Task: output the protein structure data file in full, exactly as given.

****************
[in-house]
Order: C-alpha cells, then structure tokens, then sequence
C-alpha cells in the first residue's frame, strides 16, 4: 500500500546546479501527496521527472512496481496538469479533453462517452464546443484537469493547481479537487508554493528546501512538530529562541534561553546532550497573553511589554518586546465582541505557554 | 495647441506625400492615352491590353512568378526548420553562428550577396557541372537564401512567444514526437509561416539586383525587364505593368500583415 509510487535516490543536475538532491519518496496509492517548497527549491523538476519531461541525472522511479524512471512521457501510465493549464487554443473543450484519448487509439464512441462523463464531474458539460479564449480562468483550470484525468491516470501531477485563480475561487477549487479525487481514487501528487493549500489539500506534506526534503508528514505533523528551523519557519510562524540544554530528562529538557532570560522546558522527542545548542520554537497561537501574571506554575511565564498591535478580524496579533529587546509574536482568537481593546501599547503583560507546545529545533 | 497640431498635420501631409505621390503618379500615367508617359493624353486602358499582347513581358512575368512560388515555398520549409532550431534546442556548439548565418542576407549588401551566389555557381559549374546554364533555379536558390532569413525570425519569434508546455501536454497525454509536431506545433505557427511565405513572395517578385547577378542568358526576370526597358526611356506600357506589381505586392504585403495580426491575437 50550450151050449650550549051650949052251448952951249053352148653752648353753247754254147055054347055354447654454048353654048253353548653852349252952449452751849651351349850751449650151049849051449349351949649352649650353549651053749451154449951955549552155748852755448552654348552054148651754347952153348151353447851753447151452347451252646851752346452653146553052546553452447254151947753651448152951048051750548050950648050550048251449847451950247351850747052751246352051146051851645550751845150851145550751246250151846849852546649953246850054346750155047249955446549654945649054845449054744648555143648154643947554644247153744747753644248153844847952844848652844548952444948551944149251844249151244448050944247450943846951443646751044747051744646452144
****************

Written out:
[in-house]
Order: C-alpha cells, then structure tokens, then sequence
C-alpha cells in the first residue's frame, strides 16, 4: 500500500546546479501527496521527472512496481496538469479533453462517452464546443484537469493547481479537487508554493528546501512538530529562541534561553546532550497573553511589554518586546465582541505557554 | 495647441506625400492615352491590353512568378526548420553562428550577396557541372537564401512567444514526437509561416539586383525587364505593368500583415 509510487535516490543536475538532491519518496496509492517548497527549491523538476519531461541525472522511479524512471512521457501510465493549464487554443473543450484519448487509439464512441462523463464531474458539460479564449480562468483550470484525468491516470501531477485563480475561487477549487479525487481514487501528487493549500489539500506534506526534503508528514505533523528551523519557519510562524540544554530528562529538557532570560522546558522527542545548542520554537497561537501574571506554575511565564498591535478580524496579533529587546509574536482568537481593546501599547503583560507546545529545533 | 497640431498635420501631409505621390503618379500615367508617359493624353486602358499582347513581358512575368512560388515555398520549409532550431534546442556548439548565418542576407549588401551566389555557381559549374546554364533555379536558390532569413525570425519569434508546455501536454497525454509536431506545433505557427511565405513572395517578385547577378542568358526576370526597358526611356506600357506589381505586392504585403495580426491575437 50550450151050449650550549051650949052251448952951249053352148653752648353753247754254147055054347055354447654454048353654048253353548653852349252952449452751849651351349850751449650151049849051449349351949649352649650353549651053749451154449951955549552155748852755448552654348552054148651754347952153348151353447851753447151452347451252646851752346452653146553052546553452447254151947753651448152951048051750548050950648050550048251449847451950247351850747052751246352051146051851645550751845150851145550751246250151846849852546649953246850054346750155047249955446549654945649054845449054744648555143648154643947554644247153744747753644248153844847952844848652844548952444948551944149251844249151244448050944247450943846951443646751044747051744646452144